Beliefnet
Reprinted by permission from Guideposts Magazine.


My teenage son Karl became withdrawn after his father died. As a single parent, I tried to do my best to talk to him, but the more I tried, the more he pulled away.

When his report card arrived during his junior year, it said that he had been absent 95 times from classes and had six failing grades for the year. At this rate he would never graduate! I sent him to the school therapist, I grounded him, I even begged him. Nothing worked.

I hadn't prayed in years, but one night I felt so powerless that I got down on my knees and pleaded for help. "Please God, I can't do anything more for my son. I'm at the end of my rope. I'm giving the whole thing up to you."

I was at work when I got a phone call. A man introduced himself as the school guidance counselor. "I want to talk to you about Karl's absences."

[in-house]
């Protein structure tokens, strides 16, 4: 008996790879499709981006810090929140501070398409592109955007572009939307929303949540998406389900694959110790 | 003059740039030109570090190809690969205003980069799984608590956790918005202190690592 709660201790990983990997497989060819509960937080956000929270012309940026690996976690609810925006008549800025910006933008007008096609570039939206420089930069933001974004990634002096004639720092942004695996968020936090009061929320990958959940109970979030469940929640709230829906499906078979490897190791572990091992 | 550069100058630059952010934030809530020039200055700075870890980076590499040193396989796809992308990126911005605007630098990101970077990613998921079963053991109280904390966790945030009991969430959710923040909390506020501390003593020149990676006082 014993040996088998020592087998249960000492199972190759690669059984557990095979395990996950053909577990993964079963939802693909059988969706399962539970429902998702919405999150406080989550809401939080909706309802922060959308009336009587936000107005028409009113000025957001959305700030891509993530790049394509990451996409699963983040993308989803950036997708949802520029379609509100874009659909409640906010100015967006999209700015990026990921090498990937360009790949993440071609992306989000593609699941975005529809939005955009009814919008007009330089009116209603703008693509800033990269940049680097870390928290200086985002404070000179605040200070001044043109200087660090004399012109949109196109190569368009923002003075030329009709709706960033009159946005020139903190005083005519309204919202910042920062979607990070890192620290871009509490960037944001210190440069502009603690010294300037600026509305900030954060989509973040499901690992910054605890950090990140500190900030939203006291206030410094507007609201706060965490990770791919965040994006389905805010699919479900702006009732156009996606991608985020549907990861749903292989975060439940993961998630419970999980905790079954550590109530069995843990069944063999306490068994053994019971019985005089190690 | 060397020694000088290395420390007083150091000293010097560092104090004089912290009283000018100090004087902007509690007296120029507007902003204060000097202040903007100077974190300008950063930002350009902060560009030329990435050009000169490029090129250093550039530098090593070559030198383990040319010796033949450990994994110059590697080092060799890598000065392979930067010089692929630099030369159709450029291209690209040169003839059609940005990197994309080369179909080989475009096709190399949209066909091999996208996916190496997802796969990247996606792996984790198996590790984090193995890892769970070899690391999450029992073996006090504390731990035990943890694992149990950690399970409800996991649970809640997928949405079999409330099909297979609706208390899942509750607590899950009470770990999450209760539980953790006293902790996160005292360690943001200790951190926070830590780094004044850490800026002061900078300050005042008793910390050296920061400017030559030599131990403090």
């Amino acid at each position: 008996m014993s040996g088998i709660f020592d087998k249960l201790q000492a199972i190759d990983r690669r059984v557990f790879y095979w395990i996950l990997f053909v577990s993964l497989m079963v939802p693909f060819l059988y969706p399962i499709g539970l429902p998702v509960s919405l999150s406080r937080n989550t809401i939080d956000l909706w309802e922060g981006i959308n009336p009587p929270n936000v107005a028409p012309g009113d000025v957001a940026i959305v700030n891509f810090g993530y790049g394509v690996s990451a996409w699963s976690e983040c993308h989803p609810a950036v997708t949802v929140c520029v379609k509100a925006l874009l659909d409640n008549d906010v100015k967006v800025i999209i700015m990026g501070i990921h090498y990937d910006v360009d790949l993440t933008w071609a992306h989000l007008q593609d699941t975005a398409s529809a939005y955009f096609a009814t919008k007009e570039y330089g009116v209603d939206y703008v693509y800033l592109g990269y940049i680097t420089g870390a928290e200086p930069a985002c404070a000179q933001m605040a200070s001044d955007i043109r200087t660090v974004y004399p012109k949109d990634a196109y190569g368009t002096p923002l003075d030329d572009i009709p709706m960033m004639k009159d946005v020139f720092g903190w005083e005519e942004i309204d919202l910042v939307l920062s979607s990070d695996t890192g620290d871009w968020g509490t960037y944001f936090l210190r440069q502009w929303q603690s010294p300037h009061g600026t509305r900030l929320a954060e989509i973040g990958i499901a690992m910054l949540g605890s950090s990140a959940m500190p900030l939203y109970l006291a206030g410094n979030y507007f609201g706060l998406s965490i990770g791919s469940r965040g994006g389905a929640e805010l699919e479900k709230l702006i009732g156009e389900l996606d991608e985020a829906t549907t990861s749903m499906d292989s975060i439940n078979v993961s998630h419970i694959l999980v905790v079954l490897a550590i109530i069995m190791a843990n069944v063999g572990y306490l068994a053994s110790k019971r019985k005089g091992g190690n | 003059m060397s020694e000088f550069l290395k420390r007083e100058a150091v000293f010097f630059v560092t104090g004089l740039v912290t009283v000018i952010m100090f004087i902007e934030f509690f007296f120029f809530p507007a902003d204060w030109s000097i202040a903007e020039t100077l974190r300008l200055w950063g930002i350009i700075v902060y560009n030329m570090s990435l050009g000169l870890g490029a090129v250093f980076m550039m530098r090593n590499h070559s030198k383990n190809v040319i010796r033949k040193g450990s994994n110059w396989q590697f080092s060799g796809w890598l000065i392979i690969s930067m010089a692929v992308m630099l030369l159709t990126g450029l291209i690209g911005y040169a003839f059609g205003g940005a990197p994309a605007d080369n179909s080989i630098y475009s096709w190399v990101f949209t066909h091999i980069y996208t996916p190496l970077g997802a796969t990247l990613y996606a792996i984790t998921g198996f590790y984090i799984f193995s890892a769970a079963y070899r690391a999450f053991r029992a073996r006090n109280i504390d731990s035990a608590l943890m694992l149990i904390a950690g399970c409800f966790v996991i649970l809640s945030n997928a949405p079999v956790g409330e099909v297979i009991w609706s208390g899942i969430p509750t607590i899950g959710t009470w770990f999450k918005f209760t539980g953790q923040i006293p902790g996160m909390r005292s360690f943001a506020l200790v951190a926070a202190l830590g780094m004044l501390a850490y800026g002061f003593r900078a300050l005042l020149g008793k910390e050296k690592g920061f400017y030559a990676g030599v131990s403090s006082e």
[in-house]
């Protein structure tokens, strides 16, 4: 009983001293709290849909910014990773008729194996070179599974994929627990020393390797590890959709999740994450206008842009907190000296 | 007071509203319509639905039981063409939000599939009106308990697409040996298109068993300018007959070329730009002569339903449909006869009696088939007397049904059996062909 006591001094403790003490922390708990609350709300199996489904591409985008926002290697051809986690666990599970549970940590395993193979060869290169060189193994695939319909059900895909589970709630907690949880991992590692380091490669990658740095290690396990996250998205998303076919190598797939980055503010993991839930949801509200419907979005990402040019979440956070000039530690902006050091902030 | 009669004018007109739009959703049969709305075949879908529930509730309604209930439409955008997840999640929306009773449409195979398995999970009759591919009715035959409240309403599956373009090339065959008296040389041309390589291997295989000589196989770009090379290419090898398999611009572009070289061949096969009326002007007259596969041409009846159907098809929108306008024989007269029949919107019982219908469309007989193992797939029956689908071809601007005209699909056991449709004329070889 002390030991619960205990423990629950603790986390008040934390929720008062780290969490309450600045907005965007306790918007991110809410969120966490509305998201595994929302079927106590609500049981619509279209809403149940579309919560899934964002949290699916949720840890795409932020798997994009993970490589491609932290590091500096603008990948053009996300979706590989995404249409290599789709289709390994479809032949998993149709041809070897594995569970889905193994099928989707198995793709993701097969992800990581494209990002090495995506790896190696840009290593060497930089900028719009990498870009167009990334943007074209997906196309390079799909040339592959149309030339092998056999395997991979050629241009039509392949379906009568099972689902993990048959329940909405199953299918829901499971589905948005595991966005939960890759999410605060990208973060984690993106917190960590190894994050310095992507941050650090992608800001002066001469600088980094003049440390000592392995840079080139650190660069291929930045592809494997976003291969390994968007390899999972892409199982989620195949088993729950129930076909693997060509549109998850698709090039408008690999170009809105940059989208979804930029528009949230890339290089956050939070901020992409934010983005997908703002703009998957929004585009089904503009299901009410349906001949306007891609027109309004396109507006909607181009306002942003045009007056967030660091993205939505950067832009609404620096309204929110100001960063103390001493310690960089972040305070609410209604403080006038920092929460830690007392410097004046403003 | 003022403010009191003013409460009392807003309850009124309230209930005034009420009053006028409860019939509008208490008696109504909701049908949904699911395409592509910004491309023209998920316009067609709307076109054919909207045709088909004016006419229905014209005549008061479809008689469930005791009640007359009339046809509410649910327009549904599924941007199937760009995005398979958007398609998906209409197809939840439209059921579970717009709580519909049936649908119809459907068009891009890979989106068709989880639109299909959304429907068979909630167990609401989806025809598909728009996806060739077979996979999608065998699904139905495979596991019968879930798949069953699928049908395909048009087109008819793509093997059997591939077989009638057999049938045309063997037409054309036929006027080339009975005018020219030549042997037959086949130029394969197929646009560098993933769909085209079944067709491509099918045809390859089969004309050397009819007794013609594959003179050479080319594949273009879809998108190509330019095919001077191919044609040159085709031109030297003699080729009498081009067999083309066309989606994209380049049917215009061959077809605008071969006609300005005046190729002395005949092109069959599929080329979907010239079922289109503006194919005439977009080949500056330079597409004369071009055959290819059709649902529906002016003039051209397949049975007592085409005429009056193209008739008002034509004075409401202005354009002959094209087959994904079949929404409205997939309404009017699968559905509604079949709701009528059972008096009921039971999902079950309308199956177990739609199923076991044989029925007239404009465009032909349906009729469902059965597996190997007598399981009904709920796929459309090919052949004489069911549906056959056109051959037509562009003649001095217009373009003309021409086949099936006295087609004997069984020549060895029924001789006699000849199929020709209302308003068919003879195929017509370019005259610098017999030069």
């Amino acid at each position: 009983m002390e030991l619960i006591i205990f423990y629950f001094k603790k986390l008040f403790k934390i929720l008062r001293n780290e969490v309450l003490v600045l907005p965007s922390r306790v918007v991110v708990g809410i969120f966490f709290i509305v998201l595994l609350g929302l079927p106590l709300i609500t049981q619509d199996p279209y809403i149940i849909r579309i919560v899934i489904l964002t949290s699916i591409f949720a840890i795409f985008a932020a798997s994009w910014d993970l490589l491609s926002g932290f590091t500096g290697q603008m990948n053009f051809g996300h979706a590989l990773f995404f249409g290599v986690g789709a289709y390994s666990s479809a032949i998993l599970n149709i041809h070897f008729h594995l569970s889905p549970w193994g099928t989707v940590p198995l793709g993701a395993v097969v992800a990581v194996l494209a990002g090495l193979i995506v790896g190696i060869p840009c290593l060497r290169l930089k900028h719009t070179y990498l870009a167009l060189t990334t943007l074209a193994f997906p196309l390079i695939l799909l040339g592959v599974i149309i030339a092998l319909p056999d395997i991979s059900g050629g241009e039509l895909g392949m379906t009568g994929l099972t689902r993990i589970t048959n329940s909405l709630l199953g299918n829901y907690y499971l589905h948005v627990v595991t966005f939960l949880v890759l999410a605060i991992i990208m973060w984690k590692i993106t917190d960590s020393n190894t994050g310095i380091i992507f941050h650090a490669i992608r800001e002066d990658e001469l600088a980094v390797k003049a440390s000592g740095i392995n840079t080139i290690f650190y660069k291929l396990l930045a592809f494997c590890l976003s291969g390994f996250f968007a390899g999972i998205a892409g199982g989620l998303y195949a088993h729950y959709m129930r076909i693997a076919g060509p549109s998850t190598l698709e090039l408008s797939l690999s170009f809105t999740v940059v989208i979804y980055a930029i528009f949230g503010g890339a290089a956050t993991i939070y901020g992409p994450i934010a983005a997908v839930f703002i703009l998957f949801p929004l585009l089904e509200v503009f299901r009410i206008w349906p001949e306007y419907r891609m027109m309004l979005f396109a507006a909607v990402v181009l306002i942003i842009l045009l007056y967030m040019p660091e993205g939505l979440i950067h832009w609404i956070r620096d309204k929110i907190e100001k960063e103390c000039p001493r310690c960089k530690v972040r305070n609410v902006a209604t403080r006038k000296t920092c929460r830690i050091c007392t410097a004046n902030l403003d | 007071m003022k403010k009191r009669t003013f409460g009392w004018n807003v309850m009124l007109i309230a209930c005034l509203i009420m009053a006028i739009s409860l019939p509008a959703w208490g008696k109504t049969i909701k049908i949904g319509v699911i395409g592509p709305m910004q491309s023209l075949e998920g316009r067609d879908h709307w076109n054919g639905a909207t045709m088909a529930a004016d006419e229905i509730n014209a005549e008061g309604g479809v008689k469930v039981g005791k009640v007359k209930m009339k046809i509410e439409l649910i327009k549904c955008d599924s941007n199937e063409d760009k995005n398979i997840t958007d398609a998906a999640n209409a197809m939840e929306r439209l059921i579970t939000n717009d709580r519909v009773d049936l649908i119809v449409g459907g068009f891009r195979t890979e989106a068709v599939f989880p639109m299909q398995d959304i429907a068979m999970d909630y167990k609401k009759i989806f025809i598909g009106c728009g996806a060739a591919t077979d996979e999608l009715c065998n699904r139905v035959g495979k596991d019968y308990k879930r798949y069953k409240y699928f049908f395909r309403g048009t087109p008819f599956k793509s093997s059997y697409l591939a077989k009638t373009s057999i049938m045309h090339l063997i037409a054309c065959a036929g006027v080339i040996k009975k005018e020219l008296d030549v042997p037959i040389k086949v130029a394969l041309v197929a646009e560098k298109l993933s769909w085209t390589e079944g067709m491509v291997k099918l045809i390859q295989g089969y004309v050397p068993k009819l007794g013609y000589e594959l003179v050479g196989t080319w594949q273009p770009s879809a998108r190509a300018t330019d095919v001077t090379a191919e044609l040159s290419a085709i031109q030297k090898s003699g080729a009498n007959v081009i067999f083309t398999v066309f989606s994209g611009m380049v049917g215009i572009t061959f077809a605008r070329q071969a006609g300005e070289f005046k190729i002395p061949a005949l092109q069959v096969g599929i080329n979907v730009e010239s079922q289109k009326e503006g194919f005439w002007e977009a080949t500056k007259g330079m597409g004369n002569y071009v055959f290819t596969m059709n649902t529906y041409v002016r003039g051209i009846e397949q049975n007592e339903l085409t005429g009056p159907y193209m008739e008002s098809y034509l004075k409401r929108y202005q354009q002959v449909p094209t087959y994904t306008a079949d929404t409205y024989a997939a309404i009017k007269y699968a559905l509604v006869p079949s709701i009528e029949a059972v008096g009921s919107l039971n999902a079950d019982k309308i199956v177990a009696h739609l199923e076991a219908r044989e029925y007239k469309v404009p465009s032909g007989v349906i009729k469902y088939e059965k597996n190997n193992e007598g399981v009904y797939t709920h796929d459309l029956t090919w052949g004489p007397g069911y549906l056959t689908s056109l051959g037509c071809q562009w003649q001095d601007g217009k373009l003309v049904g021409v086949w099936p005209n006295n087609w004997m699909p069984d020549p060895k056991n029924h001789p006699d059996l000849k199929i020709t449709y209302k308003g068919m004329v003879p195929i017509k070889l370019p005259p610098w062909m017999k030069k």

Before he could say another word, I choked up and all my frustration and sadness over Karl came pouring out into the ears of this stranger.
"I love my son, but I just don't know what to do. I've tried everything to get Karl to go back to school and nothing has worked. It's out of my hands."

There was silence on the other end of the line. The guidance counselor solemnly said, "Thank you for your time," and hung up.

Karl's next report card showed a marked improvement in his grades. Eventually, he even made the honor roll. In his senior year, I attended a parent-teacher conference with Karl. I listened to his teachers marvel at the way he had turned himself around.

On our way home, he said, "Mom, remember that call from the guidance counselor last year?" I nodded.

"That was me. I thought I'd play a joke but when I heard what you said, it really hit me how much I was hurting you. That's when I knew I had to make you proud."

Karl had become a good student at school, and that was when I became a real student of prayer.
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